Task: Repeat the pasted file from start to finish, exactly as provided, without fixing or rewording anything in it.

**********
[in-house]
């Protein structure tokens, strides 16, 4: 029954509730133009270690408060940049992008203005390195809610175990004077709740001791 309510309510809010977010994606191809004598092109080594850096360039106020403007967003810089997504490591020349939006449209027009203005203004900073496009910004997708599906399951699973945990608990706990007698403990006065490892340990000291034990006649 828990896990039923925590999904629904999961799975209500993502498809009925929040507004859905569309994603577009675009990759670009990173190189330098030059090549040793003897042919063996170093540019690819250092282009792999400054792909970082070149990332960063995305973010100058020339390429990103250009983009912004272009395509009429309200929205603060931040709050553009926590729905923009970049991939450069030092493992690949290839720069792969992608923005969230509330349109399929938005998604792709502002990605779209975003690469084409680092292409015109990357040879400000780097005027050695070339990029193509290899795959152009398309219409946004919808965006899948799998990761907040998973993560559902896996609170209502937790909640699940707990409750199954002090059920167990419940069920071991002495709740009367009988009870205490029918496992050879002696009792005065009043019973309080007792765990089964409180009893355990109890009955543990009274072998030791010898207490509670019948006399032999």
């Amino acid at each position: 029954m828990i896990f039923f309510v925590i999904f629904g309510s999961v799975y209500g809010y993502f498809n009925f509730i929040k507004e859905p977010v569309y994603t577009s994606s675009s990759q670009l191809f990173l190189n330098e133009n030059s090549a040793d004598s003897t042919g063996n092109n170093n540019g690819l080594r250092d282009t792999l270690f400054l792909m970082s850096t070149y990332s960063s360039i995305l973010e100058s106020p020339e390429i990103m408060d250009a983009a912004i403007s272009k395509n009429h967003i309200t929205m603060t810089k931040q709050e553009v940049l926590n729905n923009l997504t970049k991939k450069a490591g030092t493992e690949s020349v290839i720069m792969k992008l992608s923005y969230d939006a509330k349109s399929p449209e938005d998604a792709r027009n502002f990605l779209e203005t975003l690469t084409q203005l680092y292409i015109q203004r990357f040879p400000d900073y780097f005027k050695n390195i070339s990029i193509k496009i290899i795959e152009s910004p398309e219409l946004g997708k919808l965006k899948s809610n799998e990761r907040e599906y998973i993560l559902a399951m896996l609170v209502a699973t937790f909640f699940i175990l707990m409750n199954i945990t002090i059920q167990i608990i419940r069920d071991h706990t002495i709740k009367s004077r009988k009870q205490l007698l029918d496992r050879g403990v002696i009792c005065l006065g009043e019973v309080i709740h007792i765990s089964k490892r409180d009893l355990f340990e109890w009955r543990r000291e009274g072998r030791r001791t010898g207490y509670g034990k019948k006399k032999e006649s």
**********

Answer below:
[in-house]
């Protein structure tokens, strides 16, 4: 029954509730133009270690408060940049992008203005390195809610175990004077709740001791 309510309510809010977010994606191809004598092109080594850096360039106020403007967003810089997504490591020349939006449209027009203005203004900073496009910004997708599906399951699973945990608990706990007698403990006065490892340990000291034990006649 828990896990039923925590999904629904999961799975209500993502498809009925929040507004859905569309994603577009675009990759670009990173190189330098030059090549040793003897042919063996170093540019690819250092282009792999400054792909970082070149990332960063995305973010100058020339390429990103250009983009912004272009395509009429309200929205603060931040709050553009926590729905923009970049991939450069030092493992690949290839720069792969992608923005969230509330349109399929938005998604792709502002990605779209975003690469084409680092292409015109990357040879400000780097005027050695070339990029193509290899795959152009398309219409946004919808965006899948799998990761907040998973993560559902896996609170209502937790909640699940707990409750199954002090059920167990419940069920071991002495709740009367009988009870205490029918496992050879002696009792005065009043019973309080007792765990089964409180009893355990109890009955543990009274072998030791010898207490509670019948006399032999």
């Amino acid at each position: 029954m828990i896990f039923f309510v925590i999904f629904g309510s999961v799975y209500g809010y993502f498809n009925f509730i929040k507004e859905p977010v569309y994603t577009s994606s675009s990759q670009l191809f990173l190189n330098e133009n030059s090549a040793d004598s003897t042919g063996n092109n170093n540019g690819l080594r250092d282009t792999l270690f400054l792909m970082s850096t070149y990332s960063s360039i995305l973010e100058s106020p020339e390429i990103m408060d250009a983009a912004i403007s272009k395509n009429h967003i309200t929205m603060t810089k931040q709050e553009v940049l926590n729905n923009l997504t970049k991939k450069a490591g030092t493992e690949s020349v290839i720069m792969k992008l992608s923005y969230d939006a509330k349109s399929p449209e938005d998604a792709r027009n502002f990605l779209e203005t975003l690469t084409q203005l680092y292409i015109q203004r990357f040879p400000d900073y780097f005027k050695n390195i070339s990029i193509k496009i290899i795959e152009s910004p398309e219409l946004g997708k919808l965006k899948s809610n799998e990761r907040e599906y998973i993560l559902a399951m896996l609170v209502a699973t937790f909640f699940i175990l707990m409750n199954i945990t002090i059920q167990i608990i419940r069920d071991h706990t002495i709740k009367s004077r009988k009870q205490l007698l029918d496992r050879g403990v002696i009792c005065l006065g009043e019973v309080i709740h007792i765990s089964k490892r409180d009893l355990f340990e109890w009955r543990r000291e009274g072998r030791r001791t010898g207490y509670g034990k019948k006399k032999e006649s």